Potential Sources for Additional Guidance on Section 222 Compliance
For broadband providers concerned about whether existing data security and privacy practices would run afoul of Section 222’s requirements, the Enforcement Bureau’s advisory provides little guidance on how to comply with the statutory mandate. In the absence of clear regulations or expectations, providers can seek helpful insights from the FCC’s enforcement decisions in the telephony context as well as guidelines and advice offered by other federal agencies.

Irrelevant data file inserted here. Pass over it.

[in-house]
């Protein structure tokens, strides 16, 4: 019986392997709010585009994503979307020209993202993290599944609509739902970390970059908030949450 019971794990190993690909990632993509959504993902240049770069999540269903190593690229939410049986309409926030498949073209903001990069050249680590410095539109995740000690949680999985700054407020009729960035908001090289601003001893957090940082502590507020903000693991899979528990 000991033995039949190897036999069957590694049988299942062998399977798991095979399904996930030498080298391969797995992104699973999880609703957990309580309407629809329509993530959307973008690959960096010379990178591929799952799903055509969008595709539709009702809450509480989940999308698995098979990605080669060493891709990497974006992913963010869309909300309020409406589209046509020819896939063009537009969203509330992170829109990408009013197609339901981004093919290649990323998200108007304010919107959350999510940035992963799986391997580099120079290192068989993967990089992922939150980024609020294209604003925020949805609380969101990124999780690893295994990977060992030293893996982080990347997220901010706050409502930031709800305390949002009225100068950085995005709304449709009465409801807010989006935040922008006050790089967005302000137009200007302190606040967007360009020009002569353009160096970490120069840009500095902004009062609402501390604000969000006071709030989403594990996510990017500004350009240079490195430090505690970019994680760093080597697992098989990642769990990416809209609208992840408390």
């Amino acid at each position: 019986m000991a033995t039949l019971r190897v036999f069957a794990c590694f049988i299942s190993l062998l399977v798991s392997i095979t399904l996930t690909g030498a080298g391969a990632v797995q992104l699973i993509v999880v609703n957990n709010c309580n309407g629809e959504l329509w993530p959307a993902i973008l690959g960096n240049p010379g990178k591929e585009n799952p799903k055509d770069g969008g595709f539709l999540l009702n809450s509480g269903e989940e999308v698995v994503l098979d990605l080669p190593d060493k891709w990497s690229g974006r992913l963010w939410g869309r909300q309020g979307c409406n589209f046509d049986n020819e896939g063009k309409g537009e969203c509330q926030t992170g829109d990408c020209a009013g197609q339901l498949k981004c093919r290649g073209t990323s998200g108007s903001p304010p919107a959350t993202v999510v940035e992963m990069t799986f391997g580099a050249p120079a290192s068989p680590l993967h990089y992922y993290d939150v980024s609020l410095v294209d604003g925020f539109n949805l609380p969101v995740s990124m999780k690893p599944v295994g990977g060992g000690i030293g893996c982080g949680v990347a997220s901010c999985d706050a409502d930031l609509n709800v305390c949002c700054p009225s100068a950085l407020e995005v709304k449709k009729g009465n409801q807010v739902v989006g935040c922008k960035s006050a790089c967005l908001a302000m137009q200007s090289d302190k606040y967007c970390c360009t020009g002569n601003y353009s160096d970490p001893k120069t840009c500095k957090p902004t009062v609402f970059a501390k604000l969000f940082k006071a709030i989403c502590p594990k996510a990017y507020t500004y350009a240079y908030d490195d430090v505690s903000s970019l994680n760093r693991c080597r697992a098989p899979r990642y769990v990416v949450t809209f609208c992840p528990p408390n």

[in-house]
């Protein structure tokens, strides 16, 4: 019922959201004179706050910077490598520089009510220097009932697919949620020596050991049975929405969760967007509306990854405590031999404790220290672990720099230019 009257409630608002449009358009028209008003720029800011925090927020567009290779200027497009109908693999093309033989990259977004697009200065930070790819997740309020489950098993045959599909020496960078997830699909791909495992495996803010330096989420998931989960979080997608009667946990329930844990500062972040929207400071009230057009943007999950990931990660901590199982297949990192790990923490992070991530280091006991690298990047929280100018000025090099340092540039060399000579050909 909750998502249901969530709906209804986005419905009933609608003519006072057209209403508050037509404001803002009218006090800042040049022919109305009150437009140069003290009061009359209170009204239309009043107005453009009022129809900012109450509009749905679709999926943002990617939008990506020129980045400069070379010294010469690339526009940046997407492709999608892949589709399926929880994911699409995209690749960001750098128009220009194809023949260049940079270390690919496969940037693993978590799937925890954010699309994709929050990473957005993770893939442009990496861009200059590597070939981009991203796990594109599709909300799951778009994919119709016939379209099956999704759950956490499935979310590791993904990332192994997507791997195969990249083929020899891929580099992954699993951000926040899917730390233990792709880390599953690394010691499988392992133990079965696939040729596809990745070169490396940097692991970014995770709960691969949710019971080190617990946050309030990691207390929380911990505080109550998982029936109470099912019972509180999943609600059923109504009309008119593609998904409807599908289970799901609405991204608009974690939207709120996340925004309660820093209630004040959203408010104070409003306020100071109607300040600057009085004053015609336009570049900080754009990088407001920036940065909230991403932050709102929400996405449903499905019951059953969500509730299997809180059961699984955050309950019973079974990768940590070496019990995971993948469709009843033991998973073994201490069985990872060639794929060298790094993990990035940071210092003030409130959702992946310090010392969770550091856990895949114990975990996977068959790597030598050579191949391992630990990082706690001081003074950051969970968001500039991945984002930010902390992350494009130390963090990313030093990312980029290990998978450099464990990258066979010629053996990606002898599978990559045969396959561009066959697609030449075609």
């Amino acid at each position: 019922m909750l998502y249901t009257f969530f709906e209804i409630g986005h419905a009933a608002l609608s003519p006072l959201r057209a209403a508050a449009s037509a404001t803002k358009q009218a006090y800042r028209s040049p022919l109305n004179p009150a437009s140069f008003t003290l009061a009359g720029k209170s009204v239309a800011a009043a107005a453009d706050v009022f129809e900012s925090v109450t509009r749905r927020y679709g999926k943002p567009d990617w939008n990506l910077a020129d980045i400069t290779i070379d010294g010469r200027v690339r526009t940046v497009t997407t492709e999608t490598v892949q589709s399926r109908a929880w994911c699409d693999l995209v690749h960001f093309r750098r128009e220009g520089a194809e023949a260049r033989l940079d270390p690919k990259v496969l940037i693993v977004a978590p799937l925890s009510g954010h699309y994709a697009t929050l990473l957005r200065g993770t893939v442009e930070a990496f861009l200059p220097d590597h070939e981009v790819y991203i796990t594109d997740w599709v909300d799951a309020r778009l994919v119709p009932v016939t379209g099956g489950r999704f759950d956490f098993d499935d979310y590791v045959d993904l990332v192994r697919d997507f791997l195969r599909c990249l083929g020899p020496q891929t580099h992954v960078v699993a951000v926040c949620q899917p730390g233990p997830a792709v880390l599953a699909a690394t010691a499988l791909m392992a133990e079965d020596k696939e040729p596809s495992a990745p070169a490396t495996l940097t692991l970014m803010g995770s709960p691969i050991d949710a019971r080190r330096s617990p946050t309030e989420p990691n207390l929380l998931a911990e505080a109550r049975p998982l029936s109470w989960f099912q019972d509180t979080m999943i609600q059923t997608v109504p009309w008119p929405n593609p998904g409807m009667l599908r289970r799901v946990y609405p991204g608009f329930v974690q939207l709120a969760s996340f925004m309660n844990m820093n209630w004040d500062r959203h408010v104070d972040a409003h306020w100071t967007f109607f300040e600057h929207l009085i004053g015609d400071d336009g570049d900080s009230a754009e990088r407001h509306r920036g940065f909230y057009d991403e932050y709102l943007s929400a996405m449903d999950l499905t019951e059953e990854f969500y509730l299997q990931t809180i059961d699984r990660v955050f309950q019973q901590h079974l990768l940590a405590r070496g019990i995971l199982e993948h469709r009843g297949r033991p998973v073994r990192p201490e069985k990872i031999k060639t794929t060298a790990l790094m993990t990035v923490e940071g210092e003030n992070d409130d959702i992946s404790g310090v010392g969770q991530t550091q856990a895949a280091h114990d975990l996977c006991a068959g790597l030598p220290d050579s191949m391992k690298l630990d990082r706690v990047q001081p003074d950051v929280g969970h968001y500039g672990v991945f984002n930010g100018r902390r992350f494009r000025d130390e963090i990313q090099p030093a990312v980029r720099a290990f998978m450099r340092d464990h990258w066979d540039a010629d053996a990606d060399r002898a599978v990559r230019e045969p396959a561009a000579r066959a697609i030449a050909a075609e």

First, the FCC has weighed in with its views. In two separate instances, the Commission has taken enforcement action based on its purported authority over data privacy and security found in the statutory language of Section 222. In an Order and Consent Decree with a major wireless carrier released in April, the Commission announced a new category of protected data, defined as “personal information,” which must be safeguarded by entities subject to Title II of the Communications Act. The FCC defined this newly minted term as “(1) an individual’s first name or first initial and last name in combination with any one or more of the following data elements, when either the name or the data elements are not encrypted: (A) Social Security number; (B) driver’s license number or other government-issued identification card number; or (C) account number, credit or debit card number, in combination with any required security code, access code, or password that would permit access to an individual’s financial account; or (2) a user name or email address, in combination with a password or security question and answer that would permit access to an online account.”